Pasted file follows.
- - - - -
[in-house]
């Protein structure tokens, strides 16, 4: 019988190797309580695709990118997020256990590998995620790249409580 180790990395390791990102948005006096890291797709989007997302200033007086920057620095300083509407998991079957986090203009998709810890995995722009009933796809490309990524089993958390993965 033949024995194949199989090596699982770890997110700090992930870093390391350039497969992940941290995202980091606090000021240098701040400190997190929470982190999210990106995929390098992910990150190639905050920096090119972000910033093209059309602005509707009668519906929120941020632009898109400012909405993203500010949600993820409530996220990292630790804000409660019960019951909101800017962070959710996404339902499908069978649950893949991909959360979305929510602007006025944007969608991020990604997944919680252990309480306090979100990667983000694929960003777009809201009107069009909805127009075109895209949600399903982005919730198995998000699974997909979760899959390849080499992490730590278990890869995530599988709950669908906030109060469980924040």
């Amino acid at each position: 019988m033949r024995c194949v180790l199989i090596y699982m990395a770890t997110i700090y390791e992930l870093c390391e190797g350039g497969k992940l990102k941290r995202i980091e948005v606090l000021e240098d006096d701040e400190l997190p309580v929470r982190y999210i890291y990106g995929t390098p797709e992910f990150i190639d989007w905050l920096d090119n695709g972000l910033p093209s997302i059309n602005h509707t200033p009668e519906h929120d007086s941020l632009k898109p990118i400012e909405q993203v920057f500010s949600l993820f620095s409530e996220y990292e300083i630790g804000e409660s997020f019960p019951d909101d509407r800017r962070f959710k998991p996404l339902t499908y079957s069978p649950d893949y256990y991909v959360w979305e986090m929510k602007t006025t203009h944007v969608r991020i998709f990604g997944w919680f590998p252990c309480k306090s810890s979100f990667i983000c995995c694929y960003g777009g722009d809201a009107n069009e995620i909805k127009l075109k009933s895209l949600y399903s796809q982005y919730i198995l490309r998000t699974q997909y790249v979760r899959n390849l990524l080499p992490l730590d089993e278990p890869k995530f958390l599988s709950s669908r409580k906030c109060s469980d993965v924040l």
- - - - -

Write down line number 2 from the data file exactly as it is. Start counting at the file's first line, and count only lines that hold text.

């Protein structure tokens, strides 16, 4: 019988190797309580695709990118997020256990590998995620790249409580 180790990395390791990102948005006096890291797709989007997302200033007086920057620095300083509407998991079957986090203009998709810890995995722009009933796809490309990524089993958390993965 033949024995194949199989090596699982770890997110700090992930870093390391350039497969992940941290995202980091606090000021240098701040400190997190929470982190999210990106995929390098992910990150190639905050920096090119972000910033093209059309602005509707009668519906929120941020632009898109400012909405993203500010949600993820409530996220990292630790804000409660019960019951909101800017962070959710996404339902499908069978649950893949991909959360979305929510602007006025944007969608991020990604997944919680252990309480306090979100990667983000694929960003777009809201009107069009909805127009075109895209949600399903982005919730198995998000699974997909979760899959390849080499992490730590278990890869995530599988709950669908906030109060469980924040």